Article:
In this area, the “low man” covers up for the “tagger” and works to deny the high-low entry pass for an easy shot inside. The next defender in nail, or around the free throw line, typically helps by  splitting the difference between the two remaining defenders on the wing.

While doing this, this defender is solely responsible for the first pass that comes from the rolling big man. The corner is then typically conceded and that pass is natural/easier to make, prompting two defenders to switch as they recover, also known as an x-out.

The Suns did this often vs the versatile Bam Adebayo in their game against the Miami Heat last week. Booker often operated as that nail man by splitting the difference and still returning to his man, then performing an x-out with Cameron Payne.

It worked masterfully, as the Suns went on to win that contest by three touchdowns, holding the first place Heat to just 90 points.

How does this Defense Separate the Phoenix Suns from the Pack?

To be able to go from zone, to man, to doubling and rotating effectively, all while tending closely to an opponent’s unique skills and tricks takes a ton of buy-in and attention to detail from a team—as even the slightest misstep, hesitancy, or late rotation renders the whole scheme vulnerable.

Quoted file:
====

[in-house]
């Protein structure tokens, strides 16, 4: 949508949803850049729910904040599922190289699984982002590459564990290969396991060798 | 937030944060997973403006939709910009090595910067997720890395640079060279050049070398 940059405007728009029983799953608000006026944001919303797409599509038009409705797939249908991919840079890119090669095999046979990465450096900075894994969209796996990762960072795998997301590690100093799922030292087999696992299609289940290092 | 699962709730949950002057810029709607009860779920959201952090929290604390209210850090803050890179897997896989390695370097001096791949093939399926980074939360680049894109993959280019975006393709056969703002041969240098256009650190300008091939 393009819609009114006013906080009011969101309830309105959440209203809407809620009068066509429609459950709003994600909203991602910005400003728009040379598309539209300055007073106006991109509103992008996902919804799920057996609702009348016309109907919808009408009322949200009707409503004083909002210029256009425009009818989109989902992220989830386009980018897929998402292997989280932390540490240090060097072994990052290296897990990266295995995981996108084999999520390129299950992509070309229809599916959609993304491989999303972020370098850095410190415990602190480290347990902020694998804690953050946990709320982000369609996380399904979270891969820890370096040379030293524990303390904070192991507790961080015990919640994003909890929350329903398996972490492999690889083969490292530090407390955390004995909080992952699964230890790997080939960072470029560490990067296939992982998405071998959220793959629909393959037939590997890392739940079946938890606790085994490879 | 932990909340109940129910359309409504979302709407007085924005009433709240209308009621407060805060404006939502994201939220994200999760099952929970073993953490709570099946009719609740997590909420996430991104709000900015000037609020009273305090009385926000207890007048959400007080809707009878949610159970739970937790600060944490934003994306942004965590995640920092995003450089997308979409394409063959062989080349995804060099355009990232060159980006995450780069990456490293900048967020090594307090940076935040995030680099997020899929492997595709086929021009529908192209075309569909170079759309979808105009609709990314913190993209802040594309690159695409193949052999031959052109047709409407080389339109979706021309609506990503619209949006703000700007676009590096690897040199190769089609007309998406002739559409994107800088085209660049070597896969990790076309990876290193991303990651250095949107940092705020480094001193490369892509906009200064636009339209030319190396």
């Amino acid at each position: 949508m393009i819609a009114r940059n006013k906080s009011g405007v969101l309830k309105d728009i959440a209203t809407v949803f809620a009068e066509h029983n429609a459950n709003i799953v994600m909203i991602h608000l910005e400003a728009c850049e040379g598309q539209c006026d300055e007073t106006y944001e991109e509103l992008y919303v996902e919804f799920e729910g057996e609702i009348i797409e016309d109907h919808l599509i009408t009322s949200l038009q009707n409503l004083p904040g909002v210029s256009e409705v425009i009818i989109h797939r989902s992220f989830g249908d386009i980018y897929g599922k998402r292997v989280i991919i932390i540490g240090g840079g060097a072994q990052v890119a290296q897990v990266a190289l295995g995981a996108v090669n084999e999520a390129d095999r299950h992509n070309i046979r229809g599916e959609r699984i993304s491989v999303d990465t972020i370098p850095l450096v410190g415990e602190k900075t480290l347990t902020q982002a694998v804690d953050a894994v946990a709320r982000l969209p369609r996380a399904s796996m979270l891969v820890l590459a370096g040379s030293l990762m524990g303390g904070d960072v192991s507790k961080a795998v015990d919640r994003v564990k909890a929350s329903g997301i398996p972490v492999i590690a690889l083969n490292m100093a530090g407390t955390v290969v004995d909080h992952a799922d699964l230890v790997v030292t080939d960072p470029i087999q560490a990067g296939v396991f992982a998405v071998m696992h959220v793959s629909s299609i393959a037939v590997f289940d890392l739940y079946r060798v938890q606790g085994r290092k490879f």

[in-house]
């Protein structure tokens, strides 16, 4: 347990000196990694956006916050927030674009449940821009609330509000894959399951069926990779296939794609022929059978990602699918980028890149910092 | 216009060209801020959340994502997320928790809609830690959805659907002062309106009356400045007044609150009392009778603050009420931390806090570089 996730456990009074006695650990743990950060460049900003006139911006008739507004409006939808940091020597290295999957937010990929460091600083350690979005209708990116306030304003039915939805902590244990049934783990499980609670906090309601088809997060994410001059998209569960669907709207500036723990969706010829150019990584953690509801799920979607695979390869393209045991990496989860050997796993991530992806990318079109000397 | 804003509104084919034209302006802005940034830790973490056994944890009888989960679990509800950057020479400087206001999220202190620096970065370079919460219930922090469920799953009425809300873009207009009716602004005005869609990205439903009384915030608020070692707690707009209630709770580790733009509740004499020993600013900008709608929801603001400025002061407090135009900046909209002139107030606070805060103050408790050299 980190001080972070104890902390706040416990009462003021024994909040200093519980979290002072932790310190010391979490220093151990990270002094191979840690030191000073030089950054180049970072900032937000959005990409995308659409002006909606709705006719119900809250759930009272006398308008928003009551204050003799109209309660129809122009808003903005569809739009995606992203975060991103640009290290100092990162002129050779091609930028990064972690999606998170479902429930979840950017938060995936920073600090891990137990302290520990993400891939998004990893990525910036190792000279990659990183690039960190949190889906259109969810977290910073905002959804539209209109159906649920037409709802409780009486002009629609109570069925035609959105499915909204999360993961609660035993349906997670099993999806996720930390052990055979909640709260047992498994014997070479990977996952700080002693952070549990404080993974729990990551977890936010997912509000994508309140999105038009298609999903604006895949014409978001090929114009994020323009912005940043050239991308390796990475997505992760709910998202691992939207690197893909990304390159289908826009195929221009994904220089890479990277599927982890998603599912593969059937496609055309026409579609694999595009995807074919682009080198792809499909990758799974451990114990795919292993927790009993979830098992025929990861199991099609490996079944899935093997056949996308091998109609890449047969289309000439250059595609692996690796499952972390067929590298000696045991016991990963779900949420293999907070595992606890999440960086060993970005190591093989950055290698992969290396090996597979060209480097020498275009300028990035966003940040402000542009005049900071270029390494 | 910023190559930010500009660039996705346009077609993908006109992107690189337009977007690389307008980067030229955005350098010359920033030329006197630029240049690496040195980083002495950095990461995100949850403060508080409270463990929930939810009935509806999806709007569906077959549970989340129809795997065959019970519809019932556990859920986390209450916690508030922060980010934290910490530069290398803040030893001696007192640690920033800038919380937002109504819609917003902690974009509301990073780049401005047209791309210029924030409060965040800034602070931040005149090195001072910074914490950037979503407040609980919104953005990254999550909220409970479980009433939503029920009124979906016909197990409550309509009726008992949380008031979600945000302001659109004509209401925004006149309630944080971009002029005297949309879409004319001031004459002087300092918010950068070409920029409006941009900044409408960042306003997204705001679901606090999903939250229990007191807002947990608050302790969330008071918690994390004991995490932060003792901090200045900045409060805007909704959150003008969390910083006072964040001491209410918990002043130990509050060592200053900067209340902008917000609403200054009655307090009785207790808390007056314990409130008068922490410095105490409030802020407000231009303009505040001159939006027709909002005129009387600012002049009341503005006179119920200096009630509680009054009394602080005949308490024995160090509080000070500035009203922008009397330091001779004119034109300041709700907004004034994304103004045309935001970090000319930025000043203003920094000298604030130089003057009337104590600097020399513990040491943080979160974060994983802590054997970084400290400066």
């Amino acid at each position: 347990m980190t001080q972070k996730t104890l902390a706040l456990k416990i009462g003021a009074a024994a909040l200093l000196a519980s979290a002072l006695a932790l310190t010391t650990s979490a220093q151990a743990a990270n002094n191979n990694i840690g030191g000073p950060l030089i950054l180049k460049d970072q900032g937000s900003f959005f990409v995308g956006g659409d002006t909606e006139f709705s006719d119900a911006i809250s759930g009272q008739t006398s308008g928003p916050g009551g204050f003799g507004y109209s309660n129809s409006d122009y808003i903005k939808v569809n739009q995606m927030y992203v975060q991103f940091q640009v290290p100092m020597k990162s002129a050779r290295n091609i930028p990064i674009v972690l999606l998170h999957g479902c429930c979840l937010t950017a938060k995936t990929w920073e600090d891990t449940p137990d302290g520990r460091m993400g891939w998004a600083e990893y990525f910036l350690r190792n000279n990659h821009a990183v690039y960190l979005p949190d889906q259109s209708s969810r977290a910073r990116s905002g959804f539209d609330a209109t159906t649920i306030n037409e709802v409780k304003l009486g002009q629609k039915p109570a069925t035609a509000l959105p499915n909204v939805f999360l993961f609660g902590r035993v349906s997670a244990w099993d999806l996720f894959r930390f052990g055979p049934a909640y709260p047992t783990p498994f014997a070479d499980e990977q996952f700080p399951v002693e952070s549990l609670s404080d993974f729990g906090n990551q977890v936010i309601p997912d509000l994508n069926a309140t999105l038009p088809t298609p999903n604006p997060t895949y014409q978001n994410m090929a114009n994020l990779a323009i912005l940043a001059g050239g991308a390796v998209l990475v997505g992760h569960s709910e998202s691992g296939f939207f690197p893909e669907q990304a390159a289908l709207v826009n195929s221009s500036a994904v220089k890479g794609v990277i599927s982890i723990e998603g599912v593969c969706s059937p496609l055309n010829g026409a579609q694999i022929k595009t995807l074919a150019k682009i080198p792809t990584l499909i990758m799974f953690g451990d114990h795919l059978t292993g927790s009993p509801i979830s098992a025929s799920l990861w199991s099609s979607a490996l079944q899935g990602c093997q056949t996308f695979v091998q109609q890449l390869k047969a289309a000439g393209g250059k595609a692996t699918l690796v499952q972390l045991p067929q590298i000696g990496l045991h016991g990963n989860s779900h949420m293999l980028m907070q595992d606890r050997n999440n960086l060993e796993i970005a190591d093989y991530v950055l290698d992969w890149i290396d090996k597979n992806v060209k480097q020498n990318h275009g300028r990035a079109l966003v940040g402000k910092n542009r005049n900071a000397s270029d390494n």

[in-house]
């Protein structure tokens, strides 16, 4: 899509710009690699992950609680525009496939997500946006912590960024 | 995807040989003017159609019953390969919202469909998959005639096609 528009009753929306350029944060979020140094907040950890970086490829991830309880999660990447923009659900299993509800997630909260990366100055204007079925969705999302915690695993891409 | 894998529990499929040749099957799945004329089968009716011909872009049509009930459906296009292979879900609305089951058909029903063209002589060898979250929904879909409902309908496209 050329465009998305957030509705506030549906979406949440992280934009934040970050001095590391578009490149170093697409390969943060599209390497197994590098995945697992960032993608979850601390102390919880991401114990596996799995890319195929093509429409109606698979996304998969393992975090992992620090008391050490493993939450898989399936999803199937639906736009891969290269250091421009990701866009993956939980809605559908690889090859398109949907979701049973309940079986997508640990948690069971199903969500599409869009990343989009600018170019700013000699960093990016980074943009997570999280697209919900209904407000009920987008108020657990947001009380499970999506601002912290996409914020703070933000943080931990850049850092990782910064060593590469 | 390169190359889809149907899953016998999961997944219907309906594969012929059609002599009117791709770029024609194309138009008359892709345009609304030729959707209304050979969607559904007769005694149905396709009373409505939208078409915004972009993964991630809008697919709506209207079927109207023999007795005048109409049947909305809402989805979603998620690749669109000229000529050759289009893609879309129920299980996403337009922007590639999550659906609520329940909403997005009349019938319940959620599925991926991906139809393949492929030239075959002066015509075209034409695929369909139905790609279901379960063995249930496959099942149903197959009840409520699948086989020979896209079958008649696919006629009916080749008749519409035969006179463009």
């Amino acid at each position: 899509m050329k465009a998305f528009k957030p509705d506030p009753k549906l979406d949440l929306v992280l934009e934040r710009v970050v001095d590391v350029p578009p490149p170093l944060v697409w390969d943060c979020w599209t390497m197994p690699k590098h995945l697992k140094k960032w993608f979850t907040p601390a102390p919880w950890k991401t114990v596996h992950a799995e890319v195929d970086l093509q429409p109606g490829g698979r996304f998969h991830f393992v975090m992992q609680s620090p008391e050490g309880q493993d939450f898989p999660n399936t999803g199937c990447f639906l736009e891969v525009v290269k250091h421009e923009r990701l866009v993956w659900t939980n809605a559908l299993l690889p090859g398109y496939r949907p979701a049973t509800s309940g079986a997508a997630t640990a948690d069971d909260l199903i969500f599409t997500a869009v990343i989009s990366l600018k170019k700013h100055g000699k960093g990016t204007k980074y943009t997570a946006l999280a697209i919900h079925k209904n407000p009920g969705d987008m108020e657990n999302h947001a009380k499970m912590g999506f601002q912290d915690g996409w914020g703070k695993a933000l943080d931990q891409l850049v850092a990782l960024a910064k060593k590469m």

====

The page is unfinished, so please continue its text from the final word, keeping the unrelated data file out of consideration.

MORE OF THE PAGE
That’s called time on task, and the Suns have displayed an abundance of it on the defensive end this year.

This sharp play is solely responsible for their success after the All-Star break despite the team’s growing injury report. It has them looking like the NBA’s best half court defense, as they allow just 91.8 points per 100 plays—just a fraction of a point off from the top mark.

These repetitions, being so consistently crisp and disciplined, regardless of which lineup combinations they involve, bodes extremely well for when called upon in the playoffs.

Next. Mikal Bridges Giving the Suns what they Missed Last Year. dark

Monty’s given us a glimpse into his inner-tactician at varying points this season, and his troops have been ready to perform on demand whenever he signals for it. On the defensive end, this team looks even better than last season’s rendition, which consequently better-positions them to achieve their ultimate goal when the games grow more meaningful next month.